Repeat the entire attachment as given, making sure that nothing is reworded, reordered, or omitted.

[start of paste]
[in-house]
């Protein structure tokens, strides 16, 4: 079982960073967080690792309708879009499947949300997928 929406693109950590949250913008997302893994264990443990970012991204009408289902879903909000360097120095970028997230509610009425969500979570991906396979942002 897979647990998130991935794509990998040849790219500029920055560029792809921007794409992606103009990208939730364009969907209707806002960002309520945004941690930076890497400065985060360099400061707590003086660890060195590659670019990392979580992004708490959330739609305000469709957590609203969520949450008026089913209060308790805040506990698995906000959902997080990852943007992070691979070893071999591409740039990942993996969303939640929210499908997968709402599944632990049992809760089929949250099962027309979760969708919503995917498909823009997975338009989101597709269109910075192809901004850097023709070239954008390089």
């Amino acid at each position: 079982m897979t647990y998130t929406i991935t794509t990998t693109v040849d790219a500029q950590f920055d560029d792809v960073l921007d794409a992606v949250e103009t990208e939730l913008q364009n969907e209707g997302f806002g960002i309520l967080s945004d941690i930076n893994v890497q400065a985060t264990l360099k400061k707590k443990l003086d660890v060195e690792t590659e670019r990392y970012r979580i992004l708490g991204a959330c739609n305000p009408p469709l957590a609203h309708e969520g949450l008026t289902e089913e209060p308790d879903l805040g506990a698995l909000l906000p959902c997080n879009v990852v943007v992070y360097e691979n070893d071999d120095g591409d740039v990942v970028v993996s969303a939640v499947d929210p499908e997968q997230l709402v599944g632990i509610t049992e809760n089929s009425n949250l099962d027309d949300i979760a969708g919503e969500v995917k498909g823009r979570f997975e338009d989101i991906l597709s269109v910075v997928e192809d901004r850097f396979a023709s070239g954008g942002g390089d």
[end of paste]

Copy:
[in-house]
């Protein structure tokens, strides 16, 4: 079982960073967080690792309708879009499947949300997928 929406693109950590949250913008997302893994264990443990970012991204009408289902879903909000360097120095970028997230509610009425969500979570991906396979942002 897979647990998130991935794509990998040849790219500029920055560029792809921007794409992606103009990208939730364009969907209707806002960002309520945004941690930076890497400065985060360099400061707590003086660890060195590659670019990392979580992004708490959330739609305000469709957590609203969520949450008026089913209060308790805040506990698995906000959902997080990852943007992070691979070893071999591409740039990942993996969303939640929210499908997968709402599944632990049992809760089929949250099962027309979760969708919503995917498909823009997975338009989101597709269109910075192809901004850097023709070239954008390089």
């Amino acid at each position: 079982m897979t647990y998130t929406i991935t794509t990998t693109v040849d790219a500029q950590f920055d560029d792809v960073l921007d794409a992606v949250e103009t990208e939730l913008q364009n969907e209707g997302f806002g960002i309520l967080s945004d941690i930076n893994v890497q400065a985060t264990l360099k400061k707590k443990l003086d660890v060195e690792t590659e670019r990392y970012r979580i992004l708490g991204a959330c739609n305000p009408p469709l957590a609203h309708e969520g949450l008026t289902e089913e209060p308790d879903l805040g506990a698995l909000l906000p959902c997080n879009v990852v943007v992070y360097e691979n070893d071999d120095g591409d740039v990942v970028v993996s969303a939640v499947d929210p499908e997968q997230l709402v599944g632990i509610t049992e809760n089929s009425n949250l099962d027309d949300i979760a969708g919503e969500v995917k498909g823009r979570f997975e338009d989101i991906l597709s269109v910075v997928e192809d901004r850097f396979a023709s070239g954008g942002g390089d």